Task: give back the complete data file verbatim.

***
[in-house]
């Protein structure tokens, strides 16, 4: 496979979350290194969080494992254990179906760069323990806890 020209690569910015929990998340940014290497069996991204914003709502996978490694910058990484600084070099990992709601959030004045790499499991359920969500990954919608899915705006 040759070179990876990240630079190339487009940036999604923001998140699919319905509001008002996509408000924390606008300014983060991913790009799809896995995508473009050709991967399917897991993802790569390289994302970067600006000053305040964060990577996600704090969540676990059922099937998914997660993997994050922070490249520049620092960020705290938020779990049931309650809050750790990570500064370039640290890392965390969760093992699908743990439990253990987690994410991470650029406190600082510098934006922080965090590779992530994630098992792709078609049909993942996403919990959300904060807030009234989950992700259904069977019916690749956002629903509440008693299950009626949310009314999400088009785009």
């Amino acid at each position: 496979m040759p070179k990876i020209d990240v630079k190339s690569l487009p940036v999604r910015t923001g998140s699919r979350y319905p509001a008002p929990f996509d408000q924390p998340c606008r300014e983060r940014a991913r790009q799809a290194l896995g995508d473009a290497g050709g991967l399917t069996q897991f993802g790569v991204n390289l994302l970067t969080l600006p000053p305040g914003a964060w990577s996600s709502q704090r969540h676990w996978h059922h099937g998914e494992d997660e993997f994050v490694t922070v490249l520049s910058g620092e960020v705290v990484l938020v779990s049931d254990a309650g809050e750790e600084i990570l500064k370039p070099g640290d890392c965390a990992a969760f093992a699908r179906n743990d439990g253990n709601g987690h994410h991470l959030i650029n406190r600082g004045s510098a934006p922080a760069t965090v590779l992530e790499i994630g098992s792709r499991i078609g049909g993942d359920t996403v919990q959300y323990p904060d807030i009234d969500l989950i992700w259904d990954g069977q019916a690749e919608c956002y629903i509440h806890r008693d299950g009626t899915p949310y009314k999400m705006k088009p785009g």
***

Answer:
[in-house]
């Protein structure tokens, strides 16, 4: 496979979350290194969080494992254990179906760069323990806890 020209690569910015929990998340940014290497069996991204914003709502996978490694910058990484600084070099990992709601959030004045790499499991359920969500990954919608899915705006 040759070179990876990240630079190339487009940036999604923001998140699919319905509001008002996509408000924390606008300014983060991913790009799809896995995508473009050709991967399917897991993802790569390289994302970067600006000053305040964060990577996600704090969540676990059922099937998914997660993997994050922070490249520049620092960020705290938020779990049931309650809050750790990570500064370039640290890392965390969760093992699908743990439990253990987690994410991470650029406190600082510098934006922080965090590779992530994630098992792709078609049909993942996403919990959300904060807030009234989950992700259904069977019916690749956002629903509440008693299950009626949310009314999400088009785009």
């Amino acid at each position: 496979m040759p070179k990876i020209d990240v630079k190339s690569l487009p940036v999604r910015t923001g998140s699919r979350y319905p509001a008002p929990f996509d408000q924390p998340c606008r300014e983060r940014a991913r790009q799809a290194l896995g995508d473009a290497g050709g991967l399917t069996q897991f993802g790569v991204n390289l994302l970067t969080l600006p000053p305040g914003a964060w990577s996600s709502q704090r969540h676990w996978h059922h099937g998914e494992d997660e993997f994050v490694t922070v490249l520049s910058g620092e960020v705290v990484l938020v779990s049931d254990a309650g809050e750790e600084i990570l500064k370039p070099g640290d890392c965390a990992a969760f093992a699908r179906n743990d439990g253990n709601g987690h994410h991470l959030i650029n406190r600082g004045s510098a934006p922080a760069t965090v590779l992530e790499i994630g098992s792709r499991i078609g049909g993942d359920t996403v919990q959300y323990p904060d807030i009234d969500l989950i992700w259904d990954g069977q019916a690749e919608c956002y629903i509440h806890r008693d299950g009626t899915p949310y009314k999400m705006k088009p785009g």